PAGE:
Levine, Jan M., Artificial Intelligence: Thinking About Law, Law Practice, and Legal Education (January 1, 2020). Duquesne University Law Review, Vol. 58, No. 1, 2020, Duquesne University School of Law Research Paper No. 2020-06.
Available from the SSRN site.
One major challenge facing human kind in the 21st century the widespread use of Artificial Intelligence (AI). Hardly a day passes without news about the disruptive force of AI – both good and bad. Some warn that AI could be the worst event in the history of our civilization. Others stress the chances of AI diagnosing, for instance, cancer, or supporting humans in the form of autonomous cars. However, because AI is so disruptive the call for its regulation is widespread, including the call by some actors for international treaties banning, for instance, so-called “killer robots”. Nevertheless, until now, there is no consensus how and to which extent we should regulate AI. This paper examines whether we can identify key elements of responsible AI, spells out what exists as part “top down” regulation, and how new guidelines, such as the 2019 OECD Recommendations on AI can be part of a solution to regulate AI systems. In the end, a solution is proposed that is coherent with international human rights to frame the challenges posed by AI that lie ahead of us without undermining science and innovation; reasons are given why and how a human rights based approach to responsible AI should inspire a new declaration at the international level.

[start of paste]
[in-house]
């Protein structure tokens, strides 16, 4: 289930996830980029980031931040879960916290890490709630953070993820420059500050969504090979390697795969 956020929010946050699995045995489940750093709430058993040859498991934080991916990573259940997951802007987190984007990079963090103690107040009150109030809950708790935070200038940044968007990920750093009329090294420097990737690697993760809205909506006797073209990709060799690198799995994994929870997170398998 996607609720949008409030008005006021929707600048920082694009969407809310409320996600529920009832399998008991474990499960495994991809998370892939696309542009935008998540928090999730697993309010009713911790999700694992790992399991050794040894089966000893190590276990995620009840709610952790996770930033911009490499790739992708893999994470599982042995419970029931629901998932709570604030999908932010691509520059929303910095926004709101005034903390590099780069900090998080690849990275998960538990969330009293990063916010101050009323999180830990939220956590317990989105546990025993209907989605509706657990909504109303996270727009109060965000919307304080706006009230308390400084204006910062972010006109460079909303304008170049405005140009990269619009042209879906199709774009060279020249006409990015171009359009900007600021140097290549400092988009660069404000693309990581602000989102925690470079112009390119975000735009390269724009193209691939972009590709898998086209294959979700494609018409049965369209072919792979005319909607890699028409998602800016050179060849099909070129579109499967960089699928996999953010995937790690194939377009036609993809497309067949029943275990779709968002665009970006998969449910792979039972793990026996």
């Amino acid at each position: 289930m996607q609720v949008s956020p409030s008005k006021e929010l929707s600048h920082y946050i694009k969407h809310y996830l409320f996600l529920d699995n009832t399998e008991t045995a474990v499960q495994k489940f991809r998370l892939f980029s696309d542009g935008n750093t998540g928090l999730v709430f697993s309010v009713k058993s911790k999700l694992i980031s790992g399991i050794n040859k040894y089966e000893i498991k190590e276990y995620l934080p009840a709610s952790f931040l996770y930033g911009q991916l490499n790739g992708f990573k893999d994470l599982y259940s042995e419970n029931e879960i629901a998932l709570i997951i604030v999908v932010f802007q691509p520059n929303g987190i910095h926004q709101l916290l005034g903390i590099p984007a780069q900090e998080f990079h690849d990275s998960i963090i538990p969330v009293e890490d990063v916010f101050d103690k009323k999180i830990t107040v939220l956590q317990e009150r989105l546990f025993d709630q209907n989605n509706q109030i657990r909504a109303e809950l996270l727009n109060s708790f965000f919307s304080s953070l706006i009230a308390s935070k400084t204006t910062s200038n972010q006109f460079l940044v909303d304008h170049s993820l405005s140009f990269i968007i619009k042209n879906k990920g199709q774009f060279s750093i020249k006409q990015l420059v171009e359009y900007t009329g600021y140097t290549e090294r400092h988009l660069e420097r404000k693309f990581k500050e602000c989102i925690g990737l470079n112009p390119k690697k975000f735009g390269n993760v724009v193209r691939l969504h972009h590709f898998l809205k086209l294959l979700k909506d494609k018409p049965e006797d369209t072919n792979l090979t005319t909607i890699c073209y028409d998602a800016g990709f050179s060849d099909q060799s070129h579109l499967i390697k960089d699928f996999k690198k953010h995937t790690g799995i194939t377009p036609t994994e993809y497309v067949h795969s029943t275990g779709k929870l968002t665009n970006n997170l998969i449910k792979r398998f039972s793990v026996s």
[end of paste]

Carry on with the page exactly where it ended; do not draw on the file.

Voeneky, Silja, Key Elements of Responsible Artificial Intelligence – Disruptive Technologies and Human Rights (January 1, 2020). Freiburger Informationspapiere, January 2020.
Available from the SSRN
Given the ubiquity of artificial intelligence (AI) in modern societies, it is clear that individuals, corporations, and countries will be grappling with the legal and ethical issues of its use. As global problems require global solutions, we propose the establishment of an international AI regulatory agency that – drawing on interdisciplinary expertise – could create a unified framework for the regulation of AI technologies and inform the development of AI policies around the world. We urge that such an organization be developed with all deliberate haste, as issues such as cryptocurrencies, personalized political ad hacking, autonomous vehicles and autonomous weaponized agents, are already a reality, affecting international trade, politics, and war.
Paper Available Here
Olivia J. Erdelyi, University of Canterbury – College of Business and Law & Judy Goldsmith, University of Kentucky – Department of Computer Science